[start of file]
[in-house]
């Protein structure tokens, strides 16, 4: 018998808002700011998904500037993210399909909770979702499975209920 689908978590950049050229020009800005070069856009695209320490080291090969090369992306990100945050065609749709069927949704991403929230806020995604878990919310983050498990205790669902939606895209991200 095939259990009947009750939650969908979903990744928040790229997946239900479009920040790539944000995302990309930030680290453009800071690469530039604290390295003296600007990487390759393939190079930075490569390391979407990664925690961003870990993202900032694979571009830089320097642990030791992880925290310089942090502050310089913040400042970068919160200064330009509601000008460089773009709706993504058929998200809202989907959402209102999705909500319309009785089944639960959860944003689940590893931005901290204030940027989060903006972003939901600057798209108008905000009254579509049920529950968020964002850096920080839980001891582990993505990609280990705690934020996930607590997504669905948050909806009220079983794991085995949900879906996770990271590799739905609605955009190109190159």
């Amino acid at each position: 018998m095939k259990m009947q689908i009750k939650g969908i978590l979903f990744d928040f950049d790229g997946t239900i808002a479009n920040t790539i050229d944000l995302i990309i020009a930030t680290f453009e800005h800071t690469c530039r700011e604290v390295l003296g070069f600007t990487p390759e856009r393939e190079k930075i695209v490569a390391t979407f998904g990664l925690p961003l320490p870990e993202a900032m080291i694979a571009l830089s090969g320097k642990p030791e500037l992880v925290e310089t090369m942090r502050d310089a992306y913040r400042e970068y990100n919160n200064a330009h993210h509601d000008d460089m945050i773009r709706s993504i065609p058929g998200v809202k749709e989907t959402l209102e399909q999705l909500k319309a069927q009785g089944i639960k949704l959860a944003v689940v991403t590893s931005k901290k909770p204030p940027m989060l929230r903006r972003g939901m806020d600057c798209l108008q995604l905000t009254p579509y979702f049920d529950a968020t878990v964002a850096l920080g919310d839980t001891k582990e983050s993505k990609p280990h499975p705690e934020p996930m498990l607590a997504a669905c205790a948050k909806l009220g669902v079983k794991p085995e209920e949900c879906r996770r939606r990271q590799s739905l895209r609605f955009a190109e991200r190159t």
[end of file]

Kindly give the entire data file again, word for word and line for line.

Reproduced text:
[in-house]
């Protein structure tokens, strides 16, 4: 018998808002700011998904500037993210399909909770979702499975209920 689908978590950049050229020009800005070069856009695209320490080291090969090369992306990100945050065609749709069927949704991403929230806020995604878990919310983050498990205790669902939606895209991200 095939259990009947009750939650969908979903990744928040790229997946239900479009920040790539944000995302990309930030680290453009800071690469530039604290390295003296600007990487390759393939190079930075490569390391979407990664925690961003870990993202900032694979571009830089320097642990030791992880925290310089942090502050310089913040400042970068919160200064330009509601000008460089773009709706993504058929998200809202989907959402209102999705909500319309009785089944639960959860944003689940590893931005901290204030940027989060903006972003939901600057798209108008905000009254579509049920529950968020964002850096920080839980001891582990993505990609280990705690934020996930607590997504669905948050909806009220079983794991085995949900879906996770990271590799739905609605955009190109190159």
């Amino acid at each position: 018998m095939k259990m009947q689908i009750k939650g969908i978590l979903f990744d928040f950049d790229g997946t239900i808002a479009n920040t790539i050229d944000l995302i990309i020009a930030t680290f453009e800005h800071t690469c530039r700011e604290v390295l003296g070069f600007t990487p390759e856009r393939e190079k930075i695209v490569a390391t979407f998904g990664l925690p961003l320490p870990e993202a900032m080291i694979a571009l830089s090969g320097k642990p030791e500037l992880v925290e310089t090369m942090r502050d310089a992306y913040r400042e970068y990100n919160n200064a330009h993210h509601d000008d460089m945050i773009r709706s993504i065609p058929g998200v809202k749709e989907t959402l209102e399909q999705l909500k319309a069927q009785g089944i639960k949704l959860a944003v689940v991403t590893s931005k901290k909770p204030p940027m989060l929230r903006r972003g939901m806020d600057c798209l108008q995604l905000t009254p579509y979702f049920d529950a968020t878990v964002a850096l920080g919310d839980t001891k582990e983050s993505k990609p280990h499975p705690e934020p996930m498990l607590a997504a669905c205790a948050k909806l009220g669902v079983k794991p085995e209920e949900c879906r996770r939606r990271q590799s739905l895209r609605f955009a190109e991200r190159t």